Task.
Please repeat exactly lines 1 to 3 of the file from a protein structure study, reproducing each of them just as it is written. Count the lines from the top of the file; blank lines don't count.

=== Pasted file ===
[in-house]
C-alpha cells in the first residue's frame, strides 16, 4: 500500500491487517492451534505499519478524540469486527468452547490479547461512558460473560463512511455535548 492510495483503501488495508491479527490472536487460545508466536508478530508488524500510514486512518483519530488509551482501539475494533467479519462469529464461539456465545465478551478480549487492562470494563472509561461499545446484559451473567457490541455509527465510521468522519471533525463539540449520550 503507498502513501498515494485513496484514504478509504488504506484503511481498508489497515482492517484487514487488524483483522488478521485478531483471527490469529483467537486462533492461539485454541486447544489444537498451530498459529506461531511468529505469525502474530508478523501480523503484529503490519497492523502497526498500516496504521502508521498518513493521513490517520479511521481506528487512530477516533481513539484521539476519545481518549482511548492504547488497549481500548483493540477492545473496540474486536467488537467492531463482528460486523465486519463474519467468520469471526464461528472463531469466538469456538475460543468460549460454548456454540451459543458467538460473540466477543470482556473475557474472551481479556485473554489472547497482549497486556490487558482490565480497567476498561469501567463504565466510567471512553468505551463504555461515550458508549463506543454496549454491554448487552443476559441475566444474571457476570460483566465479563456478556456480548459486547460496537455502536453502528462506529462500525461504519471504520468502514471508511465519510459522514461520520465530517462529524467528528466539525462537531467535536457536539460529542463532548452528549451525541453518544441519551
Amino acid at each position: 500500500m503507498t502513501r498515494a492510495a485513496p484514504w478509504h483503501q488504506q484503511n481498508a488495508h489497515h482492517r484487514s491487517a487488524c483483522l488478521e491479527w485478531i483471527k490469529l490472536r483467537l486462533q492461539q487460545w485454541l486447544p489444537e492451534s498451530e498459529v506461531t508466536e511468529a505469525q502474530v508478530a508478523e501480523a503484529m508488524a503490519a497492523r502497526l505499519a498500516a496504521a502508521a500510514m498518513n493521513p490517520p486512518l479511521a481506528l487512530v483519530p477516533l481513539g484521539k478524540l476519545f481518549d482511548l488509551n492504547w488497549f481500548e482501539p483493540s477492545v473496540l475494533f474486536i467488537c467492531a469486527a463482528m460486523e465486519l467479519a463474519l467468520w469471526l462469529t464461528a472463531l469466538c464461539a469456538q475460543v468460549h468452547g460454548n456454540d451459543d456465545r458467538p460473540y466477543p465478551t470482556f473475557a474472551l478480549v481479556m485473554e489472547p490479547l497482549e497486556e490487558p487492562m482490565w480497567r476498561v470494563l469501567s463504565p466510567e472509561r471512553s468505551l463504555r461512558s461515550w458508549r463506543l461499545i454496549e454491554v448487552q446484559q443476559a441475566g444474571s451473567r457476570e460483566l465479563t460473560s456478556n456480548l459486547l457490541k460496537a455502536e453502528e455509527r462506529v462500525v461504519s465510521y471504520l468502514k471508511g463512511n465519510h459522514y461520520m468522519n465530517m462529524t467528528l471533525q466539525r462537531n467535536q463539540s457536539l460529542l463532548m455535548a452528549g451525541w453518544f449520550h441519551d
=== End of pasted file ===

[in-house]
C-alpha cells in the first residue's frame, strides 16, 4: 500500500491487517492451534505499519478524540469486527468452547490479547461512558460473560463512511455535548 492510495483503501488495508491479527490472536487460545508466536508478530508488524500510514486512518483519530488509551482501539475494533467479519462469529464461539456465545465478551478480549487492562470494563472509561461499545446484559451473567457490541455509527465510521468522519471533525463539540449520550 503507498502513501498515494485513496484514504478509504488504506484503511481498508489497515482492517484487514487488524483483522488478521485478531483471527490469529483467537486462533492461539485454541486447544489444537498451530498459529506461531511468529505469525502474530508478523501480523503484529503490519497492523502497526498500516496504521502508521498518513493521513490517520479511521481506528487512530477516533481513539484521539476519545481518549482511548492504547488497549481500548483493540477492545473496540474486536467488537467492531463482528460486523465486519463474519467468520469471526464461528472463531469466538469456538475460543468460549460454548456454540451459543458467538460473540466477543470482556473475557474472551481479556485473554489472547497482549497486556490487558482490565480497567476498561469501567463504565466510567471512553468505551463504555461515550458508549463506543454496549454491554448487552443476559441475566444474571457476570460483566465479563456478556456480548459486547460496537455502536453502528462506529462500525461504519471504520468502514471508511465519510459522514461520520465530517462529524467528528466539525462537531467535536457536539460529542463532548452528549451525541453518544441519551
Amino acid at each position: 500500500m503507498t502513501r498515494a492510495a485513496p484514504w478509504h483503501q488504506q484503511n481498508a488495508h489497515h482492517r484487514s491487517a487488524c483483522l488478521e491479527w485478531i483471527k490469529l490472536r483467537l486462533q492461539q487460545w485454541l486447544p489444537e492451534s498451530e498459529v506461531t508466536e511468529a505469525q502474530v508478530a508478523e501480523a503484529m508488524a503490519a497492523r502497526l505499519a498500516a496504521a502508521a500510514m498518513n493521513p490517520p486512518l479511521a481506528l487512530v483519530p477516533l481513539g484521539k478524540l476519545f481518549d482511548l488509551n492504547w488497549f481500548e482501539p483493540s477492545v473496540l475494533f474486536i467488537c467492531a469486527a463482528m460486523e465486519l467479519a463474519l467468520w469471526l462469529t464461528a472463531l469466538c464461539a469456538q475460543v468460549h468452547g460454548n456454540d451459543d456465545r458467538p460473540y466477543p465478551t470482556f473475557a474472551l478480549v481479556m485473554e489472547p490479547l497482549e497486556e490487558p487492562m482490565w480497567r476498561v470494563l469501567s463504565p466510567e472509561r471512553s468505551l463504555r461512558s461515550w458508549r463506543l461499545i454496549e454491554v448487552q446484559q443476559a441475566g444474571s451473567r457476570e460483566l465479563t460473560s456478556n456480548l459486547l457490541k460496537a455502536e453502528e455509527r462506529v462500525v461504519s465510521y471504520l468502514k471508511g463512511n465519510h459522514y461520520m468522519n465530517m462529524t467528528l471533525q466539525r462537531n467535536q463539540s457536539l460529542l463532548m455535548a452528549g451525541w453518544f449520550h441519551d